After six days of these spiritual strength-building ceremonies, the Priests consecrate separate Bajs in Pavis next to each other. Then with one foot in each other’s Pavi, they exchange the small bit of Daran with a little pure ghee (Gaush Hudao or Goshodo) and a pomegranate seed or date (Urvar) and consecrated water (Apa) with each other and eat the Chasni. By this exchange they become ‘Ham Kalam’ – of equal spiritual strength and fully qualified to perform their divine function.
They maintain this exalted state and then the next day start the Geti Kharid proper. On the first day, they perform a Yasna in honour of Sarosh Yazad, asking for His Blessings and Assistance in the task of finishing the righteous obligations of the Ruvan. On the second day, they perform a Yasna in honour of Siroza – the Divine Association of 33 Cosmic Entities – 30 being the Divinities of the days of the month, and three more – Berezo, Hom and Dahm. Through this Yasna, the Priests invoke the help and assistance of the entire Cosmic Government – each and every Divine Being is invoked and requested to help in the spiritual progress of the Ruvan in whose honour the Geti Kharid is being performed.
On the third day, the priests perform a Vispered ceremony, invoking none other than Ahura Mazda, asking for His Help and Blessings for the onward progress of the Ruvan. After the Vispered is completed, both Mobed Sahebs perform one last Baj in honour of Ahura Mazda as a thanksgiving for the successful completion of their immense project.
In this manner, over a period of 18 days, the two Mobed Sahebs give a giant boost to the spiritual progress of the Zoroastrian Ruvan and truly enable it to ‘Geti Kharid’ – purchase this earth, that is, to finish its spiritual obligations with every other aspect of creation.
The performance of the Geti Kharid is an essential requirement for every Zoroastrian soul. Unfortunately, this ceremony is almost forgotten and very rarely done. After my mother passed away a few months ago and I was performing various daily ceremonies for her, a chance thought came to my mind that maybe I could try and get a Geti Kharid done for her Ruvan. I am immensely thankful to my friend, senior Yaozdathregar priest and Boiwalla of the Modi Atash Behram in Surat, Ervad Harvesp Sanjana, who after just one phone call and brief discussion, did all that was needful and made the arrangements for the ceremony.
It is a happy coincidence (although there are no coincidences in nature – only events destined to happen) that the Geti Kharid is culminating during the first Gahambar Maidyozarem which runs from Roj Khorshed to Dae-pa-Meher of Mah Ardibehesht. In this five day period, Roj Mohor is also the 5th month’s Rojgar of my mother. The Vispered being performed as part of the Geti Kharid will also happen in the Gahambar period which is very auspicious.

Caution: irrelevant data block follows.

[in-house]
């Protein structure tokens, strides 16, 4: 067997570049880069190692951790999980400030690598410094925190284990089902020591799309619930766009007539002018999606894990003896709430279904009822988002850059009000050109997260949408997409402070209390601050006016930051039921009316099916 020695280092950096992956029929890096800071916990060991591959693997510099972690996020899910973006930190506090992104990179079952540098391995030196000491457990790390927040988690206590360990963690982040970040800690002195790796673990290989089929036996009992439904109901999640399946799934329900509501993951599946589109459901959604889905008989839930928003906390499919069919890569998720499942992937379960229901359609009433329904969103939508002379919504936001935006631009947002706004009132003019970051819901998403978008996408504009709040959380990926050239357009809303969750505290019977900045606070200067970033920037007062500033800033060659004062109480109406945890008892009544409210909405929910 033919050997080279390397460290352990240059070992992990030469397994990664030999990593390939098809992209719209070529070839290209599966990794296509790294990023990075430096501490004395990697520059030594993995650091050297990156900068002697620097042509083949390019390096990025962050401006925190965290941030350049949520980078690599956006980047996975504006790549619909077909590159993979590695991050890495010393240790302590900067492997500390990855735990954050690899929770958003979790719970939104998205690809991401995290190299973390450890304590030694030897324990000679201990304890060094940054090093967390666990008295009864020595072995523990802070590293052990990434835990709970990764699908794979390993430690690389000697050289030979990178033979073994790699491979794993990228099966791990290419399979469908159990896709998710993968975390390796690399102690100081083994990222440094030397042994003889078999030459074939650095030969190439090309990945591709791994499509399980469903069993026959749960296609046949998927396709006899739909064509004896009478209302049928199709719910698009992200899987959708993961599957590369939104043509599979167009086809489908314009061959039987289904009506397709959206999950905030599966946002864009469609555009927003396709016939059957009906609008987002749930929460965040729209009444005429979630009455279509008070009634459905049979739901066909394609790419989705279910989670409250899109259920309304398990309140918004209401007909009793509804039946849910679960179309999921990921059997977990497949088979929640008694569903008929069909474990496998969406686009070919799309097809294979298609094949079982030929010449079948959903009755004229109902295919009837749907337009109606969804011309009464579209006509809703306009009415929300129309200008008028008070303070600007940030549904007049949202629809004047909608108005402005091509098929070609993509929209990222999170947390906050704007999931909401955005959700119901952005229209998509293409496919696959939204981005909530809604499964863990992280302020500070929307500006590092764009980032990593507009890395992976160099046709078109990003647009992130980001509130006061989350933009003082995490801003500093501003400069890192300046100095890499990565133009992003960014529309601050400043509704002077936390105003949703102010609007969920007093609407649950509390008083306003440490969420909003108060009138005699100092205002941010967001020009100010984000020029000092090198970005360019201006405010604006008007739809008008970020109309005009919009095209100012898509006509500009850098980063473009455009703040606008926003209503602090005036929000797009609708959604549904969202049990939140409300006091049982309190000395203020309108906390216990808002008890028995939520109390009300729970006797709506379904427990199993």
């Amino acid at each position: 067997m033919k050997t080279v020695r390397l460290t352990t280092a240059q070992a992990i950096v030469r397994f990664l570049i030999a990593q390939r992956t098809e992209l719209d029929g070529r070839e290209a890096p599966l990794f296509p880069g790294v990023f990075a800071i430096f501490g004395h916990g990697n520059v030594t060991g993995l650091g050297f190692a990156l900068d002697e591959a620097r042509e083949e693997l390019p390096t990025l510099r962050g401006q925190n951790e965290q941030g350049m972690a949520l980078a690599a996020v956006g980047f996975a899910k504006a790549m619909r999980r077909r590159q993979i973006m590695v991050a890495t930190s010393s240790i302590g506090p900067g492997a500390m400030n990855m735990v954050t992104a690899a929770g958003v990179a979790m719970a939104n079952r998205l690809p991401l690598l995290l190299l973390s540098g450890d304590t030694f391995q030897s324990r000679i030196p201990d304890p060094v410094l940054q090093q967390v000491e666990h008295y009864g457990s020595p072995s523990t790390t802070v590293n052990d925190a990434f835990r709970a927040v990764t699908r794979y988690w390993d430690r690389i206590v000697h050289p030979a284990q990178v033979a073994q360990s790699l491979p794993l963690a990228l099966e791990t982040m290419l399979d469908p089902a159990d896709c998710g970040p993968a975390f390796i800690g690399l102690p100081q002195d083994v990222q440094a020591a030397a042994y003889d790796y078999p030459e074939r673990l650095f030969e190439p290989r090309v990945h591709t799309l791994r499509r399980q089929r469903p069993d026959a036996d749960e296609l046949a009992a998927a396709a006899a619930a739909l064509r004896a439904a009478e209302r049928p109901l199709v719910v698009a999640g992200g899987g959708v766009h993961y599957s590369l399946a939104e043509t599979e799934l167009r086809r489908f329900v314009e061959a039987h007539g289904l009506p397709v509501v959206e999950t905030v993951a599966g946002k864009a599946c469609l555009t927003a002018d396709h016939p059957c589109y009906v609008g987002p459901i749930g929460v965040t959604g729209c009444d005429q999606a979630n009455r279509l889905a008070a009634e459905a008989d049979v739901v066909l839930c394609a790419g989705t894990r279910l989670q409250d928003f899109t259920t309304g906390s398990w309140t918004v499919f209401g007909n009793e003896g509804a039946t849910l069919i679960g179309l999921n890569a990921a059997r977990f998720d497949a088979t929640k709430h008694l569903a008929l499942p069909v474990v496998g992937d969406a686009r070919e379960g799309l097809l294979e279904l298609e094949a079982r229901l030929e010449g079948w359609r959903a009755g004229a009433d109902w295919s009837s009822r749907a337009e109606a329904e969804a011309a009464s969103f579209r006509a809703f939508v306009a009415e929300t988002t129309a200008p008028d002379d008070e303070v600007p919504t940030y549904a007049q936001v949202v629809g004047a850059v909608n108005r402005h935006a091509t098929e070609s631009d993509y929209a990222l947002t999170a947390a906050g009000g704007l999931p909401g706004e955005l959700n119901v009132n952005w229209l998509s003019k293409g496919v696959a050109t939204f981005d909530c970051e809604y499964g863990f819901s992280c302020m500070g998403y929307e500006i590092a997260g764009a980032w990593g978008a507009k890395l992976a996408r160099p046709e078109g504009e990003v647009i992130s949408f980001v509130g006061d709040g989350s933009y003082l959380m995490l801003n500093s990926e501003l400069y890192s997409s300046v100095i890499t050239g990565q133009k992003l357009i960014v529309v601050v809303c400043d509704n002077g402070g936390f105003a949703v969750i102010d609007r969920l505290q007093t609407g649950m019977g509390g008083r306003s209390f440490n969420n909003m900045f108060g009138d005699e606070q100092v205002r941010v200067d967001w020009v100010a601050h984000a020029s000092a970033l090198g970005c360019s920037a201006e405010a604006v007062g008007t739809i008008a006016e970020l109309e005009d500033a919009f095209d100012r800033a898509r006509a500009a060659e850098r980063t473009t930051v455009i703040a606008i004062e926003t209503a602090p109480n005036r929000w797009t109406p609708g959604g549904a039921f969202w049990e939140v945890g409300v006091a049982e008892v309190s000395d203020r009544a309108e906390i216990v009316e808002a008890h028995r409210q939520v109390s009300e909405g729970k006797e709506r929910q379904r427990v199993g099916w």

I am thankful to Yaozdathregar priests Ervad Porus Zaroliwalla and Ervad Nekshad Fatakia, both Boiwalla Sahebs of Modi Atash Behram, Surat, who are actually performing the ceremony – their own first Geti Kharid, under the guidance and supervision of Ervad Harvesp Sanjana who has performed 115 Nirangdins at the young age of just 38!
As long as these two Mobed Sahebs maintain the Bareshnum taken for the Geti Kharid, a small beneficial part of each and every ceremony they perform will go to the Ruvan of my mother, in whose name the original Bareshnum was taken. Thus the benefit of this ceremony will extend much more than these 18 days.
Zoroastrian ceremonies are a vast and deep field with many intricacies and secrets. The Mobed Sahebs who have the capacity and liking to perform these ceremonies, not for the love of money, but because they feel they are performing a righteous role in nature, are very very few now. They don’t come into the limelight and they stay away from all publicity. They do their work and live simple lives. It is only a worthy Ruvan which gets the benefit of such powerful ceremonies in today’s day and age.
May the Geti Kharid happening in the next three days power the spiritual progress of my mother and help her Ruvan free itself from the shackles of this Geti and progress onwards and onwards towards her Frashogard!
Osti Khurshid Osta Jamshed Sarosh Yazad Panaah Baad!
Ervad Marzban J. Hathiram